Bolungarvík to Use Piglets for Weed Control

The village of Bolungarvík in Northwest Iceland welcomed its two newest residents last night: a pair of piglets. Vísir reports that the animals have been brought in with the hopes that they will help to root out the glut of wild chervil that has been plaguing the local environment. This is an experimental project that the town has embarked on in collaboration with the Westfjords Nature Research Centre.

Using pigs to control unwanted vegetation is a time-honoured method that farmers used to regularly use and that researchers are starting to appreciate as well. The idea, per a 2015 article in Science Daily, is to let the animals “…do what they do naturally: dig up the roots of weeds and fertilise the land.”

The Bolungarvík piglets are ten weeks old. The village is currently holding a competition in which residents can suggest names for them.

Fewer Tourists, Less Beer Sold

Dropping tourism numbers have led to a decline in beer sales throughout the country, RÚV reports. Even so, Gunnar B. Sigurgeirsson, Vice President of the Ölgerðin brewing company says that he believes the market is recovering, in part due to good summer weather and fewer Icelanders going abroad this summer than last year.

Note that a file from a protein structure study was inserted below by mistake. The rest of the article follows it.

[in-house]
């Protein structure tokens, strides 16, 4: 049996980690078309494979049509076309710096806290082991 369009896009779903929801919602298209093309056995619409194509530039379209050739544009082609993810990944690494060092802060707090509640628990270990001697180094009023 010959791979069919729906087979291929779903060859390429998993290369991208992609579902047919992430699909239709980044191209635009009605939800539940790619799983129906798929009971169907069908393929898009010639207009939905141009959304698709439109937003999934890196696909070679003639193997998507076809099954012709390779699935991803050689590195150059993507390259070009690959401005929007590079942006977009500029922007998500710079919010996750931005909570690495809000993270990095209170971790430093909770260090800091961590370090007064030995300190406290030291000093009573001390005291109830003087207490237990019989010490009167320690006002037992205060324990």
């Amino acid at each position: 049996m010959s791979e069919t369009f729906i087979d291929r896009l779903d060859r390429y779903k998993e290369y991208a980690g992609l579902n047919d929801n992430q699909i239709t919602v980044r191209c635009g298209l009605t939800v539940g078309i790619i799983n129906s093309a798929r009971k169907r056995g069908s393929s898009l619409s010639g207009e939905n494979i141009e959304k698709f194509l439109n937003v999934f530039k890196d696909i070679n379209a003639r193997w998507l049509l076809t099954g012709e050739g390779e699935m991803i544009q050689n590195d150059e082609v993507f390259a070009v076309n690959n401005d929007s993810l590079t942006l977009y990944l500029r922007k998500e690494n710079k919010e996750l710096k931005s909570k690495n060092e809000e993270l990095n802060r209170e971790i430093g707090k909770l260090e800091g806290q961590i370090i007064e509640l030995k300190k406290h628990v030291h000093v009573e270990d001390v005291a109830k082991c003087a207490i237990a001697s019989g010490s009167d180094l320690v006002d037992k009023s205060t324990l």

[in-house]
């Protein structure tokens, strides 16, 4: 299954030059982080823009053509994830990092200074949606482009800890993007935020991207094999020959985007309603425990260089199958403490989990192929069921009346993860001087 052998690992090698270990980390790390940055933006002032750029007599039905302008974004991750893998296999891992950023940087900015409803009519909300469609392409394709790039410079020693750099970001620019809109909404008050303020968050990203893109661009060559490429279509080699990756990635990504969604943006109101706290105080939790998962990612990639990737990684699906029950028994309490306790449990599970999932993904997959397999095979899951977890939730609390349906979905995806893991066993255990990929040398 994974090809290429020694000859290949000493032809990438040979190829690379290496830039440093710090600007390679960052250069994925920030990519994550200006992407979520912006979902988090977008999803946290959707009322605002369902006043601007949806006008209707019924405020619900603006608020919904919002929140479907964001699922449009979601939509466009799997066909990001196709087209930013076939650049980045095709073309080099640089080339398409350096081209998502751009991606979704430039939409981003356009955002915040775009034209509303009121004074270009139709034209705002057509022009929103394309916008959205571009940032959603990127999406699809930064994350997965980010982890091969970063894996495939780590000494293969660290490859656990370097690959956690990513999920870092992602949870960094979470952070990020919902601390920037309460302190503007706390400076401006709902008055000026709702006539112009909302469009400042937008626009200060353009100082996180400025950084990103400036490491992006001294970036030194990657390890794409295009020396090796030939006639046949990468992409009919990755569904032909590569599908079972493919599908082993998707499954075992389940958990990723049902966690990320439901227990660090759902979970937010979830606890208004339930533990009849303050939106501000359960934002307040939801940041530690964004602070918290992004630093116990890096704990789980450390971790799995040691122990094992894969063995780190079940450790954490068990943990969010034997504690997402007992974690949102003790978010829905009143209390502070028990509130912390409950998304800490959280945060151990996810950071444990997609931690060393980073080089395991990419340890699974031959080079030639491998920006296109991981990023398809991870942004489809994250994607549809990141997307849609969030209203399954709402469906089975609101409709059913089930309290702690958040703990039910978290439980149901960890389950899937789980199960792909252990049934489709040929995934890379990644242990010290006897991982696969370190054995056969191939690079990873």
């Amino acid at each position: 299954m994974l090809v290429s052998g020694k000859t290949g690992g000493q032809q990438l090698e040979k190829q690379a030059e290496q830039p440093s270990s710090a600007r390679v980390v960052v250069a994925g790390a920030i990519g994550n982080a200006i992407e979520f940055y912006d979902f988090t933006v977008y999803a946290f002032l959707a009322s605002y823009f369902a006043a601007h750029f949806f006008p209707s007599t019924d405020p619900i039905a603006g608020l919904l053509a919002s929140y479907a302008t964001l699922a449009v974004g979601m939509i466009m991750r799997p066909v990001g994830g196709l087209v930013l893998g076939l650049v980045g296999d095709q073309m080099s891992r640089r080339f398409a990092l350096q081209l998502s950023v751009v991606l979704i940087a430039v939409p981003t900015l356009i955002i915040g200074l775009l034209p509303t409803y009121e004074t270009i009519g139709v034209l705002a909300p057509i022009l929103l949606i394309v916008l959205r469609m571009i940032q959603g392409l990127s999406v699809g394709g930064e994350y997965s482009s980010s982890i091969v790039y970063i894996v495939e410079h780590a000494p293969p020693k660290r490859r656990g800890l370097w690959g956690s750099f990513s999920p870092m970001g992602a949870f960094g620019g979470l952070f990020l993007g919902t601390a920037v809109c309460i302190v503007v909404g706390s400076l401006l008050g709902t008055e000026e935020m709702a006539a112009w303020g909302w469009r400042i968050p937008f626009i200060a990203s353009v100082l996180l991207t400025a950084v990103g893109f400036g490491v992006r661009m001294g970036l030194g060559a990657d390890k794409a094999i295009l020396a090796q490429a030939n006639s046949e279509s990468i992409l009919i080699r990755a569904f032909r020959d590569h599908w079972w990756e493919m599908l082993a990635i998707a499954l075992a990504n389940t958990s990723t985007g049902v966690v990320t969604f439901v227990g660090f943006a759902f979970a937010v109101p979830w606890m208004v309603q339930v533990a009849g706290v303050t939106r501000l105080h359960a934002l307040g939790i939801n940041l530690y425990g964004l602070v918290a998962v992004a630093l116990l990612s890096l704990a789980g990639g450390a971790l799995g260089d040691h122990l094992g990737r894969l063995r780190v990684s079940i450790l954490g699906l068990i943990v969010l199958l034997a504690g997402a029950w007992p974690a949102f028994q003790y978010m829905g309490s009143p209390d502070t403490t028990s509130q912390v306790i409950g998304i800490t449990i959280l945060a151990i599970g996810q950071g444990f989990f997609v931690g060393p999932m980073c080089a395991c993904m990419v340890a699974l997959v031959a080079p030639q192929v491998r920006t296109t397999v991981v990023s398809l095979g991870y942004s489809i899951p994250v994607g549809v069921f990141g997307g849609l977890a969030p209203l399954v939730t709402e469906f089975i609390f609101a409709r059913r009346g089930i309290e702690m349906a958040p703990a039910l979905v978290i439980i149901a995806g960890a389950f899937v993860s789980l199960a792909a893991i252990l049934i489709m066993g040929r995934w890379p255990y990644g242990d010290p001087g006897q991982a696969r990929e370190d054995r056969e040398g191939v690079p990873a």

Both Gunnar and Áki Sveinsson, the marketing director at Coca Cola European Partners also say that larger organizations and entities such as restaurants in the capital area are not ordering as much beer from producers and distributors simply because there are fewer tourists. Áki agreed with Gunnar that the unusually warm and sunny summer weather has boosted sales and said that the limited-time summer beer was almost sold out. Things appear to be on the upswing in the industry, he said, and June has gotten off to a good start.

On the other hand, the state-run alcohol and liquor stores have not experienced the same decline in beer sales. In fact, looking at the numbers for beer sales between January and June both this year and last, it appears that Vínbúðin sold more beer this year. Vínbúðin does not keep records on foreign credit card usage, however, so it is unclear if the boost in sales is being driven by locals or visitors.